Camaronal Wildlife Refuge: This refuge is located on the Pacific coast of the Nicoya Peninsula. It’s part of the large Tempisque Conservation Area, which includes a number of reserves. In 2006 the Camaronal Refuge has its first mass arrival of mother turtles in 15 years. Since then, poachers and new developments in the region have posed a growing threat, warranting increased efforts to protect the turtles.

Punta Islita: The small village is home to the only open-air contemporary art museum in the country. 

Samara: This small coastal town is a great place to experience authentic Costa Rican culture. It’s located on a bay that is a wildlife reserve with pinkish sand and many tropical birds.

Carrillo Beach: This beautiful beach is in a less developed area than some touristy spots. The beach is on a bay that’s protected by rocky terrain. This makes the waves smaller, creating a great spot for snorkeling, swimming and boating.

Packing the right gear (and the right amounts) is the first step to an incredible travel experience. Follow these tips to pack like a pro:

Travel light. Pack only the essentials. You’ll need less than you think!
Consider no checked bag. We strongly recommend that you consider packing only a carry-on size bag. This prevents your luggage getting lost or separated from you, keeps your bag manageable, and helps you be more mobile on your travel day.
Bring the right clothes. Pack clothes that are culturally appropriate for your destination and acceptable for service projects. This means bringing long shorts (think Bermuda and basketball shorts), t-shirts with sleeves to cover shoulders, and appropriate footwear.
Leave your valuables behind. While traveling, it’s easier for things to get lost, stolen, or damaged. Keep any prized possessions safe at home.
Check with TSA. Make sure your luggage complies with TSA regulations, especially your carry-on. Useful tip: Pack an empty water bottle and fill it up after security.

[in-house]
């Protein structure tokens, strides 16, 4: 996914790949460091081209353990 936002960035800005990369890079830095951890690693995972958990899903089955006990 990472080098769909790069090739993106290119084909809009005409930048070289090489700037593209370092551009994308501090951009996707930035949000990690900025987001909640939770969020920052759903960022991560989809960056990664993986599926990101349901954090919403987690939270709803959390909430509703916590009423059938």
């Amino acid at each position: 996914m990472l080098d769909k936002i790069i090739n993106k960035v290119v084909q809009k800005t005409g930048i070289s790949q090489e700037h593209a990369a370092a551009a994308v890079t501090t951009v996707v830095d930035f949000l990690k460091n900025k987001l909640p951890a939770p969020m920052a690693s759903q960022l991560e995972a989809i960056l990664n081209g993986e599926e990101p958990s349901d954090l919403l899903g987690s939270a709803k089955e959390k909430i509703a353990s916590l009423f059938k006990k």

Extra paperwork? If you need additional forms filled out to get credit for your service hours, no problem! Bring these forms with you so they can be completed in-country.


A school backpack is ideal as it will be used for daily activities and outings.

  • Passport
  • Photocopy of passport
  • Wallet/money
  • Book and/or journal
  • Pen
  • Phone
  • Camera
  • Chargers
  • Ear buds
  • Change of clothes
  • Reusable water bottle
  • Medication
  • Additional community service forms
  • Visa documentation (if applicable)
  • Consent to Travel Letter (for students under 19, recommended by the US State Dept but not required)
  • Rustic Pathways emergency contacts
Main Luggage

A 40-50 liter duffel bag or backpack is ideal.


  • Socks (6-7, at least 2 long socks)
  • Underwear (6-8)
  • Pants/capris (2, preferably dark color for night walk)
  • Long, loose-fitting shorts for service project work. Something that provides coverage and protection while keeping you cool.
  • Tank Tops (4-5)
  • T-shirts (3-5)
  • Long sleeved shirt (1-2, preferably dark color for night walk)
  • Pajamas
  • Swimsuit (1-2)
  • Quick dry towel
  • Beach towel/sarong
  • Rain jacket
  • Strappy sandals (like Tevas or Chacos)
  • Sneakers
  • Rubber boots
  • Sunglasses
  • Hat (for sun)
  • Headlamp w/ red light setting


(Travel size bottles in Ziploc bags)

  • Shampoo
  • Conditioner
  • Body wash
  • Face wash
  • Toothbrush
  • Toothpaste
  • Oxybenzone-free sunscreen (reef-safe)
  • Biodegradable/natural bug spray
  • Feminine hygiene products
  • Contacts
  • Contact solution
  • Foam earplugs
  • Personal med kit
  • Deodorant
  • Wet Wipes
  • Razor/shaving cream
Important Reminders
  • *Community Service Appropriate Attire includes T-shirts and tank tops with no visible undergarments and shorts with a 3” or more inseam.
  • Don’t forget the Big Five: Water Bottle, Sunscreen, Bug spray, Rain jacket, Closed-toe shoes.